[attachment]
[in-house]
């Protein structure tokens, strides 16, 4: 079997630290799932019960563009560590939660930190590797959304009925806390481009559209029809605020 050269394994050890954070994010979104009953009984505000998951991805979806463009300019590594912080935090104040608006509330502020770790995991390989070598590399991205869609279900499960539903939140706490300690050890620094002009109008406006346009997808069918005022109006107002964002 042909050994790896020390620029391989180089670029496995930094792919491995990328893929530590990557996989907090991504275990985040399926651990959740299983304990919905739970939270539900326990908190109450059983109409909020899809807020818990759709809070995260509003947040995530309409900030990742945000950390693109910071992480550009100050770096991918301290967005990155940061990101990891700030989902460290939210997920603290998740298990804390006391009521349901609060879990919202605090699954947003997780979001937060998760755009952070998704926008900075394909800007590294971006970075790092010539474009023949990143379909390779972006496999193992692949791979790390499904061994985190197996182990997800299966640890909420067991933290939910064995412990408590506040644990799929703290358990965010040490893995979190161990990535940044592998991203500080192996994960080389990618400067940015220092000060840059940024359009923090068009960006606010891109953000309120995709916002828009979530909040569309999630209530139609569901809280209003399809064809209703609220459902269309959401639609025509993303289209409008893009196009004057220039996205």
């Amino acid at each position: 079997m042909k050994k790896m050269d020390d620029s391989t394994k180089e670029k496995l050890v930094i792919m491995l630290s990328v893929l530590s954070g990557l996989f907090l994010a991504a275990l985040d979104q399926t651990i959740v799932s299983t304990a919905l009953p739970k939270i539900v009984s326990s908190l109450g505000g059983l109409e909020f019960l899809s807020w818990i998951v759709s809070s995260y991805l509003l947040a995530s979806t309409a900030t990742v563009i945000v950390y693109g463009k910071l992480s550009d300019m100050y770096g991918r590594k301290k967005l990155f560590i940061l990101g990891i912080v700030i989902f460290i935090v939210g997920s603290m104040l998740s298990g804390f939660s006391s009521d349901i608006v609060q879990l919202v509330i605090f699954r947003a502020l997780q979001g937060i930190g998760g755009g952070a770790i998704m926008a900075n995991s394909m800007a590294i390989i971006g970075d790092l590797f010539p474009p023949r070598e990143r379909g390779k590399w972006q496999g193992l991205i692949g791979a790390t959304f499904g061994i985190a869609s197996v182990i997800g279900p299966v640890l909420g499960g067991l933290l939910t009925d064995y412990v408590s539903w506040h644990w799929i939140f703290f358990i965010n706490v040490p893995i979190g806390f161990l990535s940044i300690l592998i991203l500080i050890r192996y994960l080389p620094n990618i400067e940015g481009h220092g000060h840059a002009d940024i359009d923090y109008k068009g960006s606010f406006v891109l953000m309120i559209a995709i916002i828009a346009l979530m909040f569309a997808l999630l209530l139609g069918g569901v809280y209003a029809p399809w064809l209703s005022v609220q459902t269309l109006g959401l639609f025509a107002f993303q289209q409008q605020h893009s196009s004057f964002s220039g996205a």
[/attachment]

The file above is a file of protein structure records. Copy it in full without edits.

[in-house]
């Protein structure tokens, strides 16, 4: 079997630290799932019960563009560590939660930190590797959304009925806390481009559209029809605020 050269394994050890954070994010979104009953009984505000998951991805979806463009300019590594912080935090104040608006509330502020770790995991390989070598590399991205869609279900499960539903939140706490300690050890620094002009109008406006346009997808069918005022109006107002964002 042909050994790896020390620029391989180089670029496995930094792919491995990328893929530590990557996989907090991504275990985040399926651990959740299983304990919905739970939270539900326990908190109450059983109409909020899809807020818990759709809070995260509003947040995530309409900030990742945000950390693109910071992480550009100050770096991918301290967005990155940061990101990891700030989902460290939210997920603290998740298990804390006391009521349901609060879990919202605090699954947003997780979001937060998760755009952070998704926008900075394909800007590294971006970075790092010539474009023949990143379909390779972006496999193992692949791979790390499904061994985190197996182990997800299966640890909420067991933290939910064995412990408590506040644990799929703290358990965010040490893995979190161990990535940044592998991203500080192996994960080389990618400067940015220092000060840059940024359009923090068009960006606010891109953000309120995709916002828009979530909040569309999630209530139609569901809280209003399809064809209703609220459902269309959401639609025509993303289209409008893009196009004057220039996205």
């Amino acid at each position: 079997m042909k050994k790896m050269d020390d620029s391989t394994k180089e670029k496995l050890v930094i792919m491995l630290s990328v893929l530590s954070g990557l996989f907090l994010a991504a275990l985040d979104q399926t651990i959740v799932s299983t304990a919905l009953p739970k939270i539900v009984s326990s908190l109450g505000g059983l109409e909020f019960l899809s807020w818990i998951v759709s809070s995260y991805l509003l947040a995530s979806t309409a900030t990742v563009i945000v950390y693109g463009k910071l992480s550009d300019m100050y770096g991918r590594k301290k967005l990155f560590i940061l990101g990891i912080v700030i989902f460290i935090v939210g997920s603290m104040l998740s298990g804390f939660s006391s009521d349901i608006v609060q879990l919202v509330i605090f699954r947003a502020l997780q979001g937060i930190g998760g755009g952070a770790i998704m926008a900075n995991s394909m800007a590294i390989i971006g970075d790092l590797f010539p474009p023949r070598e990143r379909g390779k590399w972006q496999g193992l991205i692949g791979a790390t959304f499904g061994i985190a869609s197996v182990i997800g279900p299966v640890l909420g499960g067991l933290l939910t009925d064995y412990v408590s539903w506040h644990w799929i939140f703290f358990i965010n706490v040490p893995i979190g806390f161990l990535s940044i300690l592998i991203l500080i050890r192996y994960l080389p620094n990618i400067e940015g481009h220092g000060h840059a002009d940024i359009d923090y109008k068009g960006s606010f406006v891109l953000m309120i559209a995709i916002i828009a346009l979530m909040f569309a997808l999630l209530l139609g069918g569901v809280y209003a029809p399809w064809l209703s005022v609220q459902t269309l109006g959401l639609f025509a107002f993303q289209q409008q605020h893009s196009s004057f964002s220039g996205a």